Summary: Few practitioners of integrative medicine who use nutritional agents have not benefited from the teachings of Yale-educated integrative clinician Alan Gaby, MD. The publication of Gaby’s long-awaited 1374 page Nutritional Medicine, the product of 30 years of research and analysis, ranks as a historic moment for the field. Here is a look at the book, informed by Gaby’s clinical practice with over 6,000 patients. I share comments from Integrator adviser Bill Manahan, MD, Jonathan Wright, MD, and Joseph Pizzorno, ND, on the power of this textbook. Gaby believes that the book has significant public health applications. Manahan thinks comprehending Gaby’s value means recalling William Osler, MD. Wright urges a forward-thinking conventional medical school to scoop Gaby up and honor him with a professorship. I contacted Gaby to catch up with him on this turning point in his life and conclusion of a record-long gestation period. What did Gaby’s medical doctor father think of him embracing this medical direction more than 3 decades ago? Pizzorno’s advice to clinicians is simple: “Buy Nutritional Medicine now. You’ll use it every day.”
“I wouldn’t be surprised if, after reading Nutritional Medicine,
a fair and open-minded University medical school dean might
consider offering Dr. Gaby the eminently well-deserved
position of Professor of Nutritional Medicine …”
– Jonathan Wright, MD, from the Foreword
Gaby’s 1374 page tome
got this into my head in 1973,” recalls pioneering integrative medicine
expert Alan Gaby, MD. I had asked him about the length of the gestation
period for his long-awaited textbook Nutritional Medicine.
The idea that much of his professional life would be spent searching the
literature, writing and speaking on nutritional medicine hit Gaby, as
he shares, “when I was sitting on the ramp of Exit 22 waiting for a
college friend to visit.” He adds: “I just got this message saying this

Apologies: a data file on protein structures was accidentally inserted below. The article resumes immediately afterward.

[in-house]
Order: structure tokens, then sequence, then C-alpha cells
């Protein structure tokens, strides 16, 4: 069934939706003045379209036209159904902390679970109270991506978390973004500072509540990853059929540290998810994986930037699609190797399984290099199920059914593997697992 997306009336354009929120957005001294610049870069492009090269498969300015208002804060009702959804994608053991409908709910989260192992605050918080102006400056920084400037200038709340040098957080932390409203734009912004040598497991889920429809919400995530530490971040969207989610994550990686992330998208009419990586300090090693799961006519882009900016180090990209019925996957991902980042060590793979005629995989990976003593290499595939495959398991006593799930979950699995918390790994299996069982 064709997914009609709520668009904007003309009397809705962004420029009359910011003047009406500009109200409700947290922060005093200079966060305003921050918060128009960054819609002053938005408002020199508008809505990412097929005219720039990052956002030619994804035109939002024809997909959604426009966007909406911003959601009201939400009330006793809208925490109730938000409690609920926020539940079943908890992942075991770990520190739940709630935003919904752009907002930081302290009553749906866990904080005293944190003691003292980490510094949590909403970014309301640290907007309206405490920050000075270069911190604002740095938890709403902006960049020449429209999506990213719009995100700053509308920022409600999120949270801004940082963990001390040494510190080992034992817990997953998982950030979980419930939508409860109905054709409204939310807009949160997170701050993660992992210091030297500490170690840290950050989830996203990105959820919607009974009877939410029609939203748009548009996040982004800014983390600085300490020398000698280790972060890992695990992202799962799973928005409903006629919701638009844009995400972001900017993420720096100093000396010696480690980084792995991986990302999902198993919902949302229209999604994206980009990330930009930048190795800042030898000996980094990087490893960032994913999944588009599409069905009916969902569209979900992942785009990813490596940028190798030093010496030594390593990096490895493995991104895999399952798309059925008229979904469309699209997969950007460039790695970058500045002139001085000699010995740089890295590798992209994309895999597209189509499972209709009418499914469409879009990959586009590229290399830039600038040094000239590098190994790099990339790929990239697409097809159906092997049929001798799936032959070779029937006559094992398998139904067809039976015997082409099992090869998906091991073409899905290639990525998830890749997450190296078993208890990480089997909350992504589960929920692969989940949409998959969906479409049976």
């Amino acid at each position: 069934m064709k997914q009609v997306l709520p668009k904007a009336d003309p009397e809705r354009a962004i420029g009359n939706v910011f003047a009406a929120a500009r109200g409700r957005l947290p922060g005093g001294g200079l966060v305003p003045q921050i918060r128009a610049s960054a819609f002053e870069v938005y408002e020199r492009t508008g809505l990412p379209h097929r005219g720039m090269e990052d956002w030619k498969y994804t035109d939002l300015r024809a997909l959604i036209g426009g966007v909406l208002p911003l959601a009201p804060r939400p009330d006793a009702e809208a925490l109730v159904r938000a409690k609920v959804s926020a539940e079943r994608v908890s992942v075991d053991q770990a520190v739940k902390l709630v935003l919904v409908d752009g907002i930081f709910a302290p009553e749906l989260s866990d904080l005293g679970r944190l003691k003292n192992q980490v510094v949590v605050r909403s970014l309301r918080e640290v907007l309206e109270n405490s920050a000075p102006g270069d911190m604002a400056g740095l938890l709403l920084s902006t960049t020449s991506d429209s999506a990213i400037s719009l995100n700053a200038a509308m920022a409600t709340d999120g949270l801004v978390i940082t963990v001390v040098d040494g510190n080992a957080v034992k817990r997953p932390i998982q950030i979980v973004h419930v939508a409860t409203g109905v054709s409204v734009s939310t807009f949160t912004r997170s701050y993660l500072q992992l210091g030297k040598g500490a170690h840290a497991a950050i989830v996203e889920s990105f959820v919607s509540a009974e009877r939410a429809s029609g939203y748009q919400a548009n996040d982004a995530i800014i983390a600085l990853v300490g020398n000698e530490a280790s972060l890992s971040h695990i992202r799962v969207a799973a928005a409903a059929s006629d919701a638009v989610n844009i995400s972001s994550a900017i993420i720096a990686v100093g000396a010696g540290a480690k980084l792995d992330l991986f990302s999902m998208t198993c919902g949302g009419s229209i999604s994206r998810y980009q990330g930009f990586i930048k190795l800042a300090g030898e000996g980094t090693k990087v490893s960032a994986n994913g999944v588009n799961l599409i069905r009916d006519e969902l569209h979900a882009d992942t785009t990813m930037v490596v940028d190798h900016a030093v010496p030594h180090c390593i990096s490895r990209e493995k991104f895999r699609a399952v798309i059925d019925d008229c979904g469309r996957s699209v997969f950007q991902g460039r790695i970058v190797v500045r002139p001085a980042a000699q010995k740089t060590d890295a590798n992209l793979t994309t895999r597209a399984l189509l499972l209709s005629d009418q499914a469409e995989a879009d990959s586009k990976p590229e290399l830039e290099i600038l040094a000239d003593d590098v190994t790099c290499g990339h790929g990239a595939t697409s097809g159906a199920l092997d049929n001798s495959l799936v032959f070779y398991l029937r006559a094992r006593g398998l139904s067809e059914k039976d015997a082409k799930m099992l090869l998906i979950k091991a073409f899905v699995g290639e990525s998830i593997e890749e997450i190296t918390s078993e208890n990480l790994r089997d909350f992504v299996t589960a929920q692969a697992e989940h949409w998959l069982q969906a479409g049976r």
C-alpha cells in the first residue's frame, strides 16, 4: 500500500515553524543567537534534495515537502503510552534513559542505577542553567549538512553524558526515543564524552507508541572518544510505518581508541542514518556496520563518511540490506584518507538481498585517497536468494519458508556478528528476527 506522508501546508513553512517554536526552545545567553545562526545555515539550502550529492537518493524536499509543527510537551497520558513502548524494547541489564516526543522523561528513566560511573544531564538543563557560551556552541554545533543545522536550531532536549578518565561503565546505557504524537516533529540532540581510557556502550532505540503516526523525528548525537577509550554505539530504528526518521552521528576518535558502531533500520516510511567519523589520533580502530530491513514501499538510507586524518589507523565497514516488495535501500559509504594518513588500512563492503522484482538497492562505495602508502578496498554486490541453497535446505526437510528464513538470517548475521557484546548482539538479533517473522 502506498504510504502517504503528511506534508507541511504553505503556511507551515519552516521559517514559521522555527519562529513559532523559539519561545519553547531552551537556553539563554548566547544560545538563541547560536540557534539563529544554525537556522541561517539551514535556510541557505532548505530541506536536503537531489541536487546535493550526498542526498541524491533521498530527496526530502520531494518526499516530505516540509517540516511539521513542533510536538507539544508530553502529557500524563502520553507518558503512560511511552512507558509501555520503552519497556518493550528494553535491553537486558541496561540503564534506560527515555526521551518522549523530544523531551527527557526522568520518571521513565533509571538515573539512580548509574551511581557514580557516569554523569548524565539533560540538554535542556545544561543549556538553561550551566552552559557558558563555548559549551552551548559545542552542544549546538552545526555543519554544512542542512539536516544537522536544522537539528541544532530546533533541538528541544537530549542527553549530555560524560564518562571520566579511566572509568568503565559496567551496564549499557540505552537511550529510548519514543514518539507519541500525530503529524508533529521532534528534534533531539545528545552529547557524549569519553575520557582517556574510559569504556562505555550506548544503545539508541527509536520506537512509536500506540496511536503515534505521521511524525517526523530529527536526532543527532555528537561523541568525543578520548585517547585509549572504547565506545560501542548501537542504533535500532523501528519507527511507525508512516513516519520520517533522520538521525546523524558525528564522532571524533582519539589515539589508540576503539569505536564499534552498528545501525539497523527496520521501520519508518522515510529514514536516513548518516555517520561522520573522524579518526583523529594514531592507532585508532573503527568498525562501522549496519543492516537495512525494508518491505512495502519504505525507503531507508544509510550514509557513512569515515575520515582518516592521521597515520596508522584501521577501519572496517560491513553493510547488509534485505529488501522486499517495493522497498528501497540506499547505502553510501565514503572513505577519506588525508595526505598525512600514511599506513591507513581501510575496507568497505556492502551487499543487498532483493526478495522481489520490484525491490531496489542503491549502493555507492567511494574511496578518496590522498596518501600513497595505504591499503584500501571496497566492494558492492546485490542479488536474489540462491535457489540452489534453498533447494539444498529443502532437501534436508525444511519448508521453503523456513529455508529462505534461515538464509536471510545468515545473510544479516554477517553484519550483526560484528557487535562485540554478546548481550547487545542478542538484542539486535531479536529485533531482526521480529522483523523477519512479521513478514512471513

is what you are going to do with your life.” Gaby, a Yale undergrad and
the son of general surgeon Sam Gaby, MD, has spent roughly two-thirds of
his professional life sifting through the escalating volume of
nutritional medicine research dating back to 1920. The other third is in
the clinical practice. The result is Gaby’s widely heralded,
recently-published 1374 page tome.
Gaby: 30+ years pursuing a calling in nutritional medicine
Gaby first became known to many in the 1980s through his regular column in the Townsend Letter for Doctors, at the time the premier periodical for physician-level clinical communication on nutrition and integrative topics. His nutritional medicine seminars
became don’t-miss events and his handouts key reference guides for any
clinician who valued nutrition in a patient’s treatment and health. Gaby
later was selected by his colleagues to serve a term as president of
the American Holistic Medical Association.
“Alan Gaby is a composite of four
of my heroes in medicine – Patch Adams,
Christiane Northrup, Linus Pauling
and William Osler.
– Bill Manahan, MD
Attendees of Gaby’s multiple-day seminars
knew they would benefit from the grounding of his teaching in his 3
decades of a continuous integrative nutritional medicine practice in
which he has treated over 6,000 patients. Seminar attendees also came to
anticipate that Gaby would likely entertain them on his guitar with a
clever, self-composed topical song.
In a forward to the book,
holistic and integrative medicine leader Bill Manahan, MD, calls Gaby a